A Systematic Review of School-based Physical Activity Programs on Physical Fitness, Cognition, and Affective Outcomes in Early Childhood

Xiuye Xie (Missouri State University)
Xiaoping Fan (State University of New York at Cortland)
Tanjian Liang (Central Washington University)

Article ID: 5363

DOI: https://doi.org/10.30564/jiep.v6i1.5363


The purpose of this study was to review intervention studies on school-based physical activity programs in early childhood to identify the gaps and future trends in this topic. Forty-one quantitative experimental studies were identified from nine electronic databases using predefined inclusion and exclusion criteria. All identified studies were coded using a coding template. The interrater reliability between the two coders was 96.5%. The frequencies and percentages for each coded category were reported descriptively. The randomized controlled trial with a control group was the most used research design (70.7%), and 41.5% of the studies were guided by a theoretical/conceptual framework. The intervention length ranged from four days to three years, and 41.5% of the studies reported an intervention fidelity check in various forms. Different dependent variables were measured, and about half of the studies were focused on physical activity and anthropometry outcomes. A trend of the positive impact of school-based physical activity programs on children in early childhood was found. However, the rigor of studies needs significant improvements in multiple areas. Future intervention programs are suggested to include different elements in the design to develop children’s cognition, physical fitness, and affective outcomes.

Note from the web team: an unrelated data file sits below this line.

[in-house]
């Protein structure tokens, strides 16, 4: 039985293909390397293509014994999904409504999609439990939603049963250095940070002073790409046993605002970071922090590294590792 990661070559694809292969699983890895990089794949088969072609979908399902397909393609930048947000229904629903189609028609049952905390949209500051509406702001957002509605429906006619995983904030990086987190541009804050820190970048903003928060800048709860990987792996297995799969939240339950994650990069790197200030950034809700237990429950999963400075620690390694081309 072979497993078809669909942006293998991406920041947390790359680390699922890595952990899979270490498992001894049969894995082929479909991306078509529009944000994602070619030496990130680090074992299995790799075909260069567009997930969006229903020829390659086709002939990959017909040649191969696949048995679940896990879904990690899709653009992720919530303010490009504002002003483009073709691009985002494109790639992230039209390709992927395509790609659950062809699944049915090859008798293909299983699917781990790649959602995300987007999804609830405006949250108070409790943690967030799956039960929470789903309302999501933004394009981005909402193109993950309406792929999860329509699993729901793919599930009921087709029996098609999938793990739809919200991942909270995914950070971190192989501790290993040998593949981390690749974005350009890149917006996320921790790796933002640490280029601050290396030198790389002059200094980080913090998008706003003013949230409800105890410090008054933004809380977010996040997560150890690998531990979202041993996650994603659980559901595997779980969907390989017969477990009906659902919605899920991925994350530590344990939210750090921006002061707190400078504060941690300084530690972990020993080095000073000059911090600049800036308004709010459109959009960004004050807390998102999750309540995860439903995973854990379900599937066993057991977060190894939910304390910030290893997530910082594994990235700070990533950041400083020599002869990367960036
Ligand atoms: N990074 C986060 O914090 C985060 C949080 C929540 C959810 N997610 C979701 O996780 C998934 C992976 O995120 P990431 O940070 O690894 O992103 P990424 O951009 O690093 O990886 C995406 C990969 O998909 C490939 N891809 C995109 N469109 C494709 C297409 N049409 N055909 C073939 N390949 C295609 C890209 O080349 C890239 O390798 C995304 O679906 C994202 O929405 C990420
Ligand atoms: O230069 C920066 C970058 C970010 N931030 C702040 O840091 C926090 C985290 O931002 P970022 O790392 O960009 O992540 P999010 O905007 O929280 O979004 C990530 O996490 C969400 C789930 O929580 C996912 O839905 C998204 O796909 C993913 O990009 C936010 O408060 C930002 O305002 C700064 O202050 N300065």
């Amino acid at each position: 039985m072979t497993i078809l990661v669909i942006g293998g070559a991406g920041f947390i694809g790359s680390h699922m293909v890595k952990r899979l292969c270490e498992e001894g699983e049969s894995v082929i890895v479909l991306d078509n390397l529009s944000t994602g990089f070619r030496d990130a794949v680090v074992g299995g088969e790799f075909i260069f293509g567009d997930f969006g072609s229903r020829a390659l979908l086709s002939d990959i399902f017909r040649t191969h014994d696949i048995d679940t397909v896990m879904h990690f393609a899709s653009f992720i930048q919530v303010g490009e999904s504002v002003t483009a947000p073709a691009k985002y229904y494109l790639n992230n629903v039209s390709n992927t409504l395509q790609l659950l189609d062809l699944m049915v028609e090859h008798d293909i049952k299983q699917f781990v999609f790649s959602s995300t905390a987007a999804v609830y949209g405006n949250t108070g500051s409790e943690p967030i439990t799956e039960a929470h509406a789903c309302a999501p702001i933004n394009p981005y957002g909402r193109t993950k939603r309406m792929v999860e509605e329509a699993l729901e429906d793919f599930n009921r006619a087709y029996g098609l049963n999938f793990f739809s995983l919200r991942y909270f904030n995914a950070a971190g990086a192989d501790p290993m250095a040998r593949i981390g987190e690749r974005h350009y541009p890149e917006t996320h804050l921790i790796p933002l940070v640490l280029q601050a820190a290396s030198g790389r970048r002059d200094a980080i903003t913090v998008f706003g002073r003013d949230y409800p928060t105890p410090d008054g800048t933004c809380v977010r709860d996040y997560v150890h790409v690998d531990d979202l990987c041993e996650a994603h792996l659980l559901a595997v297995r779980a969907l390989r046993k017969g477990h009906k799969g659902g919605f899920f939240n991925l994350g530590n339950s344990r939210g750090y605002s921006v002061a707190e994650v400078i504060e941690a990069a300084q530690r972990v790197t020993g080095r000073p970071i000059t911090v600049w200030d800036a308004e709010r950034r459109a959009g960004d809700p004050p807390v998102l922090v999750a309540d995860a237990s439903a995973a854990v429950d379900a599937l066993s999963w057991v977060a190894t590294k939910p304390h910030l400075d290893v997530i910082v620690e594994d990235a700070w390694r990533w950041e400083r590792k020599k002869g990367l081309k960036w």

Experimental studies; Fidelity check; Preschoolers; Social-ecological model; Intervention effectiveness

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